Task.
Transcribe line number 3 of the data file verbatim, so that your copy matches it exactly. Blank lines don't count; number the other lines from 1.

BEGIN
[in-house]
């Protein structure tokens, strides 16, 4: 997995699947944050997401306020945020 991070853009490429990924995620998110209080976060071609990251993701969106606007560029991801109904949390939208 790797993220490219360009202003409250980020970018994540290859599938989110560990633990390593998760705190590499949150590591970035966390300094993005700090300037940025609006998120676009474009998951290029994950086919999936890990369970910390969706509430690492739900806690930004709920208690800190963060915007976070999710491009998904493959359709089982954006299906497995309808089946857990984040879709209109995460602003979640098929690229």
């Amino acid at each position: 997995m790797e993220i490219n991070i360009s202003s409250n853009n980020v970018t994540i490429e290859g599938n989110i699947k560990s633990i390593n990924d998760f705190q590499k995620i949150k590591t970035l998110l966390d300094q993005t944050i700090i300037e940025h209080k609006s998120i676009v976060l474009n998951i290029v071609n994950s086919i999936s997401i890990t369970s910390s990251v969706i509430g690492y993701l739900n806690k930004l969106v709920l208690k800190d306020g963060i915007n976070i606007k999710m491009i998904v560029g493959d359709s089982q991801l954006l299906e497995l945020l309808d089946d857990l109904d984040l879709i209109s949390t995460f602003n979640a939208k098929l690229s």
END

């Amino acid at each position: 997995m790797e993220i490219n991070i360009s202003s409250n853009n980020v970018t994540i490429e290859g599938n989110i699947k560990s633990i390593n990924d998760f705190q590499k995620i949150k590591t970035l998110l966390d300094q993005t944050i700090i300037e940025h209080k609006s998120i676009v976060l474009n998951i290029v071609n994950s086919i999936s997401i890990t369970s910390s990251v969706i509430g690492y993701l739900n806690k930004l969106v709920l208690k800190d306020g963060i915007n976070i606007k999710m491009i998904v560029g493959d359709s089982q991801l954006l299906e497995l945020l309808d089946d857990l109904d984040l879709i209109s949390t995460f602003n979640a939208k098929l690229s």